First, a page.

Monday, August 30, 2010


Even though technically speaking there are three more weeks of summer, now that school is starting and it's getting dark at 8 p.m., it feels like it's over. I've been thinking lately of how different summer was when I was in my seemingly endless years of school. I remember this feeling that finally, I could spend all my time practicing so I could really dig in and learn something. There were summers when all I did was practice and do wedding gigs (back when my rent was only $120 a month!).

And then there were summer music festivals. I attended a few of those, though not the really prestigious ones. My one summer at Aspen was the closest I got to the big time, though I was but a tiny cog in the huge wheel of musicians. That was pretty much a waste, musically speaking (I was in the most boring orchestra -- it was a chamber orchestra for the people who weren't big enough star students to get into the top chamber orchestra but who were better than the people in the so-called "Festival Orchestra" -- wow, haven't thought about all this ranking stuff in years), though it's a nice place for a vacation. And that was also when I decided not to go back to North Dakota, where I had been playing in a regional orchestra and teaching the previous season, but to go to graduate school in Cincinnati instead. It seemed the entire string faculty from CCM was spending the summer at Aspen during those years -- they jokingly called it CCM West -- and they had scheduled a block of time for official auditions, so it was easy for me. The teacher I was studying with taught there, and it was just a charmed moment for me to get in with a full scholarship, even though a few years later it became much more competitive.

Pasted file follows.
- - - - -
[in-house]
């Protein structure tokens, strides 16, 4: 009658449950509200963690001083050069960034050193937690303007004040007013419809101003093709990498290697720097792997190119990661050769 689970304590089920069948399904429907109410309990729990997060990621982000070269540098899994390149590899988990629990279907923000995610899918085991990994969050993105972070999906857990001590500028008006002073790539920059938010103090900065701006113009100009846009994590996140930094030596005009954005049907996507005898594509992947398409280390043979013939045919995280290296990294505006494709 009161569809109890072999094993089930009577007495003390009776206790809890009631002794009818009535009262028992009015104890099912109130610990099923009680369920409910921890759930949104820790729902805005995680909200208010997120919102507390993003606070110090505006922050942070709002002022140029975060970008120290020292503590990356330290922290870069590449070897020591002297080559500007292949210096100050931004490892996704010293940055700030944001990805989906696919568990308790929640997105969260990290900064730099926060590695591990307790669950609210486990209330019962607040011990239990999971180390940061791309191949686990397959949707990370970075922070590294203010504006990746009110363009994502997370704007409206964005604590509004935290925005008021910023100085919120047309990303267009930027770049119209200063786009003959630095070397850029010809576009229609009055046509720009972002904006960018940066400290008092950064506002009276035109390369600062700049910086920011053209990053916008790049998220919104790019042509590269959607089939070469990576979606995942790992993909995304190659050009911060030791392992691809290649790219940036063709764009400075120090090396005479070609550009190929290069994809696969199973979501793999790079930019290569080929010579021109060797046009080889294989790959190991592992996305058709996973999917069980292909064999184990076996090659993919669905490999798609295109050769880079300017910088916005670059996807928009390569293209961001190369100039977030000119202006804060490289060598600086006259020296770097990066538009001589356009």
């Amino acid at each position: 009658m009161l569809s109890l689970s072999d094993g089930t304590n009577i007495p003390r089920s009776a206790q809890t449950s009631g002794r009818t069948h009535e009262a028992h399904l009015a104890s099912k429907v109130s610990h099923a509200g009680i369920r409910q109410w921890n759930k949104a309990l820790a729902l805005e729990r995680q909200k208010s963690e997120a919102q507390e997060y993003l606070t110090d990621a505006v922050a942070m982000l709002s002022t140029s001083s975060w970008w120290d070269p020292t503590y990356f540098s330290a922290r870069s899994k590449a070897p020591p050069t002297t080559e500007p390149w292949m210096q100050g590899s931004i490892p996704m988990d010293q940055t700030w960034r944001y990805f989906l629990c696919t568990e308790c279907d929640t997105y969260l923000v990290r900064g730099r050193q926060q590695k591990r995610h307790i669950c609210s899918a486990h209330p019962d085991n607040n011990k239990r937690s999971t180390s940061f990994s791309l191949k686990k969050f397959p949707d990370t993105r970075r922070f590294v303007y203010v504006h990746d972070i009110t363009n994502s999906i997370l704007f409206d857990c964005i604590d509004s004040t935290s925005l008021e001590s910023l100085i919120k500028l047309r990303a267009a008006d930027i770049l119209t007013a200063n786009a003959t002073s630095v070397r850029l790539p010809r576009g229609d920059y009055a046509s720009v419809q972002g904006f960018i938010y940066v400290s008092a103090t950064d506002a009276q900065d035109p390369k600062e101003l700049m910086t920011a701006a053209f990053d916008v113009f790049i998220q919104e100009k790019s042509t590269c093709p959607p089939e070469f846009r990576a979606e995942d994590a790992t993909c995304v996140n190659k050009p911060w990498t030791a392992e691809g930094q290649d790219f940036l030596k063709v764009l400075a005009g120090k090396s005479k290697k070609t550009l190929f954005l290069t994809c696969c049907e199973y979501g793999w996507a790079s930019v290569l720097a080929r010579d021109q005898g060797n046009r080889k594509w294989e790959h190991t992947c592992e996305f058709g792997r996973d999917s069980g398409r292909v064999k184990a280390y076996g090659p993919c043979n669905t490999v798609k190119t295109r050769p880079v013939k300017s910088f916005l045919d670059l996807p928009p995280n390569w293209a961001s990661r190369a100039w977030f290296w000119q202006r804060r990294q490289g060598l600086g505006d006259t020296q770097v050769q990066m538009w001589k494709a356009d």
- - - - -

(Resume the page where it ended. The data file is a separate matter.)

Before that, I spent several summers at the Waterloo Festival in New Jersey, which, looking back on it, was a great deal: It was all-scholarship, including room and board, for two months. There was an orchestra conducted by Gerard Schwarz (a well-known conductor, formerly a successful trumpet virtuoso), with weekly concerts, plus chamber music and master classes (I even got to attend a master class given by Josef Gingold!). Because it was so close to New York -- at the time I went, it was housed at Fairleigh Dickinson University in Madison -- most of the teachers and guest artists were big-name musicians in groups like the Orpheus Chamber Orchestra and the New York Philharmonic. I'm not really sure how I managed to get into this place. I guess it was just a fluke that the recital tape I sent them in 1979 was so good; once you were in one time, you were in any other time you wanted to go, so I was able to go back a few more summers. I did like the experience, but I didn't entirely appreciate it at the time, nor did I take advantage of everything it had to offer, particularly in the area of networking. Ah, well. I believe the festival is long gone, no longer being held.

In addition to the long festivals, I've been to a number of shorter festivals and workshops, including some Suzuki teacher training courses, a couple of chamber music festivals, and even (much more recently) the New Directions Cello Festival for nonclassical cello playing.

For all of these, the hallmarks are sweat, way too much proximity to other musicians, and (for some) way too much partying. The big festivals were fun for me when I was younger, as someone who had never lived in a college dorm before. (I remember, with some shame now, participating in the vandalism of a dorm room: the guys who lived in it invited everyone in to draw and paint grafitti onto every wall in the place. They did paint over it all before they left, but it was a big mess. Yikes. Kids.)

Now that I'm working full time like a normal adult, that summer magic is gone -- it's just like the rest of the year, only hotter. Still, every June, I have the fleeting sensation that I've just been let out of school and am on my own.

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